FIFTY years ago, recycling, to most people, meant getting back on your bicycle after falling off.
But even then, Keara Cronin, a bride-to-be in 1971, was doing her bit for sustainability.
She designed and made the gorgeous wedding dress on the left for her big day, but rather than consigning it to a wardrobe or the attic, it has since been worn on many occasions by her children and grandchildren at Christmas nativities.
The dress, while fashionably short on Keara in 1971, is ideal as a long white gown for little angels and shepherds!
And when Keara and her husband Vincent, of Bishopstown, celebrated their 50th wedding anniversary on April 2 this year, she found the family heirloom still fitted her slender frame.
The couple’s daughter, Muireann Ni Chroinin, said: “Sadly, we were not able to gather to celebrate with my parents for their golden anniversary as we had hoped, due to Covid restrictions.
“Ironically, their wedding 50 years ago had much in common with its Covid-era counterparts. My mother’s father had been ill following a stroke, so they decided to go to the Vatican to wed, with only two family present.”
Muireann, of Model Farm Road, said her mother was not the type to have a big white wedding, even though she loved wedding dresses.
Keara grew up in Ballinora, Co Cork, and became a primary school teacher, Vincent was a teacher then principal of Ballinora National School and retired in 2006. He won an All Ireland minor football medal with Cork. Muireann said: “He met my mother on his first day at work when she dropped by the school and was peeking in the window to see the new teacher!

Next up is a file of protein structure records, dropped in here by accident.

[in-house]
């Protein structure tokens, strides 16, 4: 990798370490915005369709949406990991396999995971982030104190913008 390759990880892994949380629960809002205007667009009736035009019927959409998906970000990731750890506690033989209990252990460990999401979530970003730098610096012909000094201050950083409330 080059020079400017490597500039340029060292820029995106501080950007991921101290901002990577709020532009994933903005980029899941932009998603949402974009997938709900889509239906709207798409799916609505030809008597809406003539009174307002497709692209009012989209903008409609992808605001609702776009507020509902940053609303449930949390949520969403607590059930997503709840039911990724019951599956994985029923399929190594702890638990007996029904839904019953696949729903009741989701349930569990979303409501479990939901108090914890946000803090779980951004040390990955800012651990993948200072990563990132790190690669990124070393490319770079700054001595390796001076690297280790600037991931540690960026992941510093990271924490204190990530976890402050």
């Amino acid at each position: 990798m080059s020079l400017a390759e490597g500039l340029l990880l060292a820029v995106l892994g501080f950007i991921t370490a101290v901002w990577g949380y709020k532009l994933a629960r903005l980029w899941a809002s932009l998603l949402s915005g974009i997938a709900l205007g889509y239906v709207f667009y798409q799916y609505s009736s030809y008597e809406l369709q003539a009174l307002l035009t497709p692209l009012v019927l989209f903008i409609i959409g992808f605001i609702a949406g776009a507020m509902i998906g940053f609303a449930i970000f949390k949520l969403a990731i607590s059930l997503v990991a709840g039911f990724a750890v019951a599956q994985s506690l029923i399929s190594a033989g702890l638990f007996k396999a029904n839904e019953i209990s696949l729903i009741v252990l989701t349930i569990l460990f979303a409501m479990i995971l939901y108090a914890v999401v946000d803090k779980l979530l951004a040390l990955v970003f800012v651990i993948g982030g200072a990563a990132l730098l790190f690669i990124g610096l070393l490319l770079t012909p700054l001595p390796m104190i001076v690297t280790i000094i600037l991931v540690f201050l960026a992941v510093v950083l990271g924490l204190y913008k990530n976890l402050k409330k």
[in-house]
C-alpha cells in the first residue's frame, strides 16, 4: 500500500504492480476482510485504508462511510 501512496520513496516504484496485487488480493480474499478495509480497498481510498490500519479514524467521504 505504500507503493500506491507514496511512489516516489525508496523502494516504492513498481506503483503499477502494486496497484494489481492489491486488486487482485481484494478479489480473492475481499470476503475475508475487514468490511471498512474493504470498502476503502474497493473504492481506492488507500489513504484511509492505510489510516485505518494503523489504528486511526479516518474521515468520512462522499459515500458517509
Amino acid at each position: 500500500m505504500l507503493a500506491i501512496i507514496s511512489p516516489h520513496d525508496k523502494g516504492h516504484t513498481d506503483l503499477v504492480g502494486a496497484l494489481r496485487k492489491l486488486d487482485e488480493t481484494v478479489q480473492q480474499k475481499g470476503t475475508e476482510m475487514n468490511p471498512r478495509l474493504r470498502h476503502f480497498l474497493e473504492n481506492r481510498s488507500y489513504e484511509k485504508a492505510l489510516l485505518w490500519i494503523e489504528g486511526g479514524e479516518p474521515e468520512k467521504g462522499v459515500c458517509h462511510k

“Their wedding nearly did not occur as they missed their connecting flight to Rome out of London due to a travel agent error. They also had to go to the Irish embassy in Rome to swear their identities due to a discrepancy in the paper work and just got the embassy official before he went on holiday.
“The wedding finally went ahead and they had a super 8 cine camera whose recordings we have today, which show how young and in love they were. They had a traditional Italian wedding breakfast with an ice-cream wedding cake.”
As for that fabulous dress, Muireann said: “My mother made it herself, and, although it was well above the knee, she cheekily says it was her longest dress at the time. It was an iconic early 1970s mini-dress with a ‘Jackie O’ A-line silhouette, adorned by a simple mantilla-like lace hood and sleeves.
“My mother used to help a local dress- maker, Maura Hegarty, make wedding dresses while she was growing up.
“Little did she know on her wedding day how much of a career that dress would have. It featured in nativity and other plays for decades. It was the perfect length for a four-year-old Christmas angel. I insisted on wearing it myself when occasion allowed until I outgrew it. Several of the grandchildren, including my own son, have worn it in the school nativity in the last decade.”
Keara, who taught drama and was involved in it with Ballinora ICA, and Vincent have four children and eight grandchildren. Muireann said: “My mother made most of our dresses when we were growing up, including our Communion dresses. One Christmas, she made an entire new wardrobe of dresses for my large collection of dolls.”
On the golden anniversary, Muireann made a montage of photos of the dress over the years, which family and friends loved. “This was followed by a stream of socially distanced visitors to the window of their home, making it a truly memorable day, despite the restrictions. My mother was even convinced to put on the dress and pose with my father. It is a credit to her that it still fitted 50 years later.
“Like the dress, my parents’ relationship has gracefully endured the test of time. The dress is a family treasure that will hopefully adorn many Christmas angels for generations to come.”